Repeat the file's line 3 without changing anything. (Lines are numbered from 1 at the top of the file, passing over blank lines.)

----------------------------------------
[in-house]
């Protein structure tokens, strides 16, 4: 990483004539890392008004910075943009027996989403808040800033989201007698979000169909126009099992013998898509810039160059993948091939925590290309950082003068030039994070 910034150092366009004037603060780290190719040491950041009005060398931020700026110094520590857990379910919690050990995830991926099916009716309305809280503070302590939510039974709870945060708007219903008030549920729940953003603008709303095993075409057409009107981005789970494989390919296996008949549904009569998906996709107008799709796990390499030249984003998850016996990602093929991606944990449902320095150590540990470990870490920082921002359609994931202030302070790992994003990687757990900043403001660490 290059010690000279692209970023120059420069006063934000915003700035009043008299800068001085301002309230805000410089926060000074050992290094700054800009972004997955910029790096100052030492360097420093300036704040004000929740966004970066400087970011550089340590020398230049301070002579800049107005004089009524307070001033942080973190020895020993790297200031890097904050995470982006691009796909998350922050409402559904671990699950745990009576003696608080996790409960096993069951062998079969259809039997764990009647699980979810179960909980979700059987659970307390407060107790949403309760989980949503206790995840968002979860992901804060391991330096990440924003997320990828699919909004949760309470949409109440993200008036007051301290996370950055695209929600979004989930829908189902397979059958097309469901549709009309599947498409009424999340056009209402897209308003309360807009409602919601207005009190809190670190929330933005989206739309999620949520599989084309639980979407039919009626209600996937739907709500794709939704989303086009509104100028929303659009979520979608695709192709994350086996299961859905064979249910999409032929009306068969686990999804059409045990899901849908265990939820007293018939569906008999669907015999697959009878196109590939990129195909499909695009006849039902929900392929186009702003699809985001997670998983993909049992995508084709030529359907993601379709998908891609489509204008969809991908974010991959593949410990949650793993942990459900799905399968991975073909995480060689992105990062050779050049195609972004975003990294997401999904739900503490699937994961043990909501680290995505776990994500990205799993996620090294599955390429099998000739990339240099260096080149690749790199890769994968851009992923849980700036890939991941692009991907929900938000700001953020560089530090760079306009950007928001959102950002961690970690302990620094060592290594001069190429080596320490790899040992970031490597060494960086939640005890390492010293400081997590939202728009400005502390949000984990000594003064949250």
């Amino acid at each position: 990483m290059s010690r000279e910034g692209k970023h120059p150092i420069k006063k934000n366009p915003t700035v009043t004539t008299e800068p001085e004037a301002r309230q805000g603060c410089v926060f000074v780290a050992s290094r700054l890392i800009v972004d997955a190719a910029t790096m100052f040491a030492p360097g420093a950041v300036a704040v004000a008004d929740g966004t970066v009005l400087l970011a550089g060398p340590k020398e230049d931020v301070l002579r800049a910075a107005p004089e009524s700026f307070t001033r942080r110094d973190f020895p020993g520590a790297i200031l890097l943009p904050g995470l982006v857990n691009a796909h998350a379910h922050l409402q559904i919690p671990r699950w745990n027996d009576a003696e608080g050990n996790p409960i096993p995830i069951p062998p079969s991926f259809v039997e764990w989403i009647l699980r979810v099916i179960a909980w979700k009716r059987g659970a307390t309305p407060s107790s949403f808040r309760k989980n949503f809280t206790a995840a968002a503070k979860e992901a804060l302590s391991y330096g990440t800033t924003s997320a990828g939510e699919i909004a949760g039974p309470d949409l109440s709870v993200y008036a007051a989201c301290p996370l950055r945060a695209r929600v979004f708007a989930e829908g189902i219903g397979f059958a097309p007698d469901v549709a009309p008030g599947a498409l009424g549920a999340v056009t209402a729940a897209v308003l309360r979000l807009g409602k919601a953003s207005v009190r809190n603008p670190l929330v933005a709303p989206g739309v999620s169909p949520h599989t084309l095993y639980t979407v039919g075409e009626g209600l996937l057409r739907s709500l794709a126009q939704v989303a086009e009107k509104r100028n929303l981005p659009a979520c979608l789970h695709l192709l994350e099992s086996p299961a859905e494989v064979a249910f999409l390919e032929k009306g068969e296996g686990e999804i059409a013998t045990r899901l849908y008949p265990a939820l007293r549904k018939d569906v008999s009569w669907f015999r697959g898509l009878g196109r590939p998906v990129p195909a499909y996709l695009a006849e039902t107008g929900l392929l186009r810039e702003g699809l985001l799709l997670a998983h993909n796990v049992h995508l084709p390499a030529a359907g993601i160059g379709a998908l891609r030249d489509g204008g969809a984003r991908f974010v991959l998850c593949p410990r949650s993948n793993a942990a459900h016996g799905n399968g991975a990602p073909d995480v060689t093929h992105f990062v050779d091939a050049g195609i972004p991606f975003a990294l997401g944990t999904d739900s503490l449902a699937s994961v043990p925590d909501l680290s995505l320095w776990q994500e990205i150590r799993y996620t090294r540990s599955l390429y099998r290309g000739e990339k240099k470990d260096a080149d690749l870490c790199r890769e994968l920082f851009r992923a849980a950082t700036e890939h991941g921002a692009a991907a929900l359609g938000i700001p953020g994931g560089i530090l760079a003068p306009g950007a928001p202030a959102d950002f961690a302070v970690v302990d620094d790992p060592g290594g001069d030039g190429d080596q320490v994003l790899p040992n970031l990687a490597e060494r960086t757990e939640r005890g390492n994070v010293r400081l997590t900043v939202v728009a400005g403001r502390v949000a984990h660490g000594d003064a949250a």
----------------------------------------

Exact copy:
């Amino acid at each position: 990483m290059s010690r000279e910034g692209k970023h120059p150092i420069k006063k934000n366009p915003t700035v009043t004539t008299e800068p001085e004037a301002r309230q805000g603060c410089v926060f000074v780290a050992s290094r700054l890392i800009v972004d997955a190719a910029t790096m100052f040491a030492p360097g420093a950041v300036a704040v004000a008004d929740g966004t970066v009005l400087l970011a550089g060398p340590k020398e230049d931020v301070l002579r800049a910075a107005p004089e009524s700026f307070t001033r942080r110094d973190f020895p020993g520590a790297i200031l890097l943009p904050g995470l982006v857990n691009a796909h998350a379910h922050l409402q559904i919690p671990r699950w745990n027996d009576a003696e608080g050990n996790p409960i096993p995830i069951p062998p079969s991926f259809v039997e764990w989403i009647l699980r979810v099916i179960a909980w979700k009716r059987g659970a307390t309305p407060s107790s949403f808040r309760k989980n949503f809280t206790a995840a968002a503070k979860e992901a804060l302590s391991y330096g990440t800033t924003s997320a990828g939510e699919i909004a949760g039974p309470d949409l109440s709870v993200y008036a007051a989201c301290p996370l950055r945060a695209r929600v979004f708007a989930e829908g189902i219903g397979f059958a097309p007698d469901v549709a009309p008030g599947a498409l009424g549920a999340v056009t209402a729940a897209v308003l309360r979000l807009g409602k919601a953003s207005v009190r809190n603008p670190l929330v933005a709303p989206g739309v999620s169909p949520h599989t084309l095993y639980t979407v039919g075409e009626g209600l996937l057409r739907s709500l794709a126009q939704v989303a086009e009107k509104r100028n929303l981005p659009a979520c979608l789970h695709l192709l994350e099992s086996p299961a859905e494989v064979a249910f999409l390919e032929k009306g068969e296996g686990e999804i059409a013998t045990r899901l849908y008949p265990a939820l007293r549904k018939d569906v008999s009569w669907f015999r697959g898509l009878g196109r590939p998906v990129p195909a499909y996709l695009a006849e039902t107008g929900l392929l186009r810039e702003g699809l985001l799709l997670a998983h993909n796990v049992h995508l084709p390499a030529a359907g993601i160059g379709a998908l891609r030249d489509g204008g969809a984003r991908f974010v991959l998850c593949p410990r949650s993948n793993a942990a459900h016996g799905n399968g991975a990602p073909d995480v060689t093929h992105f990062v050779d091939a050049g195609i972004p991606f975003a990294l997401g944990t999904d739900s503490l449902a699937s994961v043990p925590d909501l680290s995505l320095w776990q994500e990205i150590r799993y996620t090294r540990s599955l390429y099998r290309g000739e990339k240099k470990d260096a080149d690749l870490c790199r890769e994968l920082f851009r992923a849980a950082t700036e890939h991941g921002a692009a991907a929900l359609g938000i700001p953020g994931g560089i530090l760079a003068p306009g950007a928001p202030a959102d950002f961690a302070v970690v302990d620094d790992p060592g290594g001069d030039g190429d080596q320490v994003l790899p040992n970031l990687a490597e060494r960086t757990e939640r005890g390492n994070v010293r400081l997590t900043v939202v728009a400005g403001r502390v949000a984990h660490g000594d003064a949250a």